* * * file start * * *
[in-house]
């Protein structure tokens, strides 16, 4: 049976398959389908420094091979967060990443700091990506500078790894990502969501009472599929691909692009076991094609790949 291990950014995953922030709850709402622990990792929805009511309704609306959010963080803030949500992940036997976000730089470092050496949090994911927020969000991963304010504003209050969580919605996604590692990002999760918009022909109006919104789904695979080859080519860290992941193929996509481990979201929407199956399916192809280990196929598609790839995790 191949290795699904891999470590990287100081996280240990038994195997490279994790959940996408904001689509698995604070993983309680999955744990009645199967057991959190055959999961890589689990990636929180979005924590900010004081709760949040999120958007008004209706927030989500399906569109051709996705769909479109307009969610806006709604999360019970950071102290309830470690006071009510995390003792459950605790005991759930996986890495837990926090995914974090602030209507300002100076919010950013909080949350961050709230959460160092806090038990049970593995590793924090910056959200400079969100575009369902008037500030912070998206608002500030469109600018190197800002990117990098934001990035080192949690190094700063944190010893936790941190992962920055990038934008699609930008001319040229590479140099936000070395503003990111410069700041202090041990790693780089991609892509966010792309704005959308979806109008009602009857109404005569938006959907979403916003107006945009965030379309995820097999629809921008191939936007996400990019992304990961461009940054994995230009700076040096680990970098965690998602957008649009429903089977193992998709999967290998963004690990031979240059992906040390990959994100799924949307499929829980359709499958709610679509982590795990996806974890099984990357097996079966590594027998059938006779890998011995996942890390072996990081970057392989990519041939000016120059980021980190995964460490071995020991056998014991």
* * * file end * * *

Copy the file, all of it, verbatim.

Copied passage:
[in-house]
């Protein structure tokens, strides 16, 4: 049976398959389908420094091979967060990443700091990506500078790894990502969501009472599929691909692009076991094609790949 291990950014995953922030709850709402622990990792929805009511309704609306959010963080803030949500992940036997976000730089470092050496949090994911927020969000991963304010504003209050969580919605996604590692990002999760918009022909109006919104789904695979080859080519860290992941193929996509481990979201929407199956399916192809280990196929598609790839995790 191949290795699904891999470590990287100081996280240990038994195997490279994790959940996408904001689509698995604070993983309680999955744990009645199967057991959190055959999961890589689990990636929180979005924590900010004081709760949040999120958007008004209706927030989500399906569109051709996705769909479109307009969610806006709604999360019970950071102290309830470690006071009510995390003792459950605790005991759930996986890495837990926090995914974090602030209507300002100076919010950013909080949350961050709230959460160092806090038990049970593995590793924090910056959200400079969100575009369902008037500030912070998206608002500030469109600018190197800002990117990098934001990035080192949690190094700063944190010893936790941190992962920055990038934008699609930008001319040229590479140099936000070395503003990111410069700041202090041990790693780089991609892509966010792309704005959308979806109008009602009857109404005569938006959907979403916003107006945009965030379309995820097999629809921008191939936007996400990019992304990961461009940054994995230009700076040096680990970098965690998602957008649009429903089977193992998709999967290998963004690990031979240059992906040390990959994100799924949307499929829980359709499958709610679509982590795990996806974890099984990357097996079966590594027998059938006779890998011995996942890390072996990081970057392989990519041939000016120059980021980190995964460490071995020991056998014991």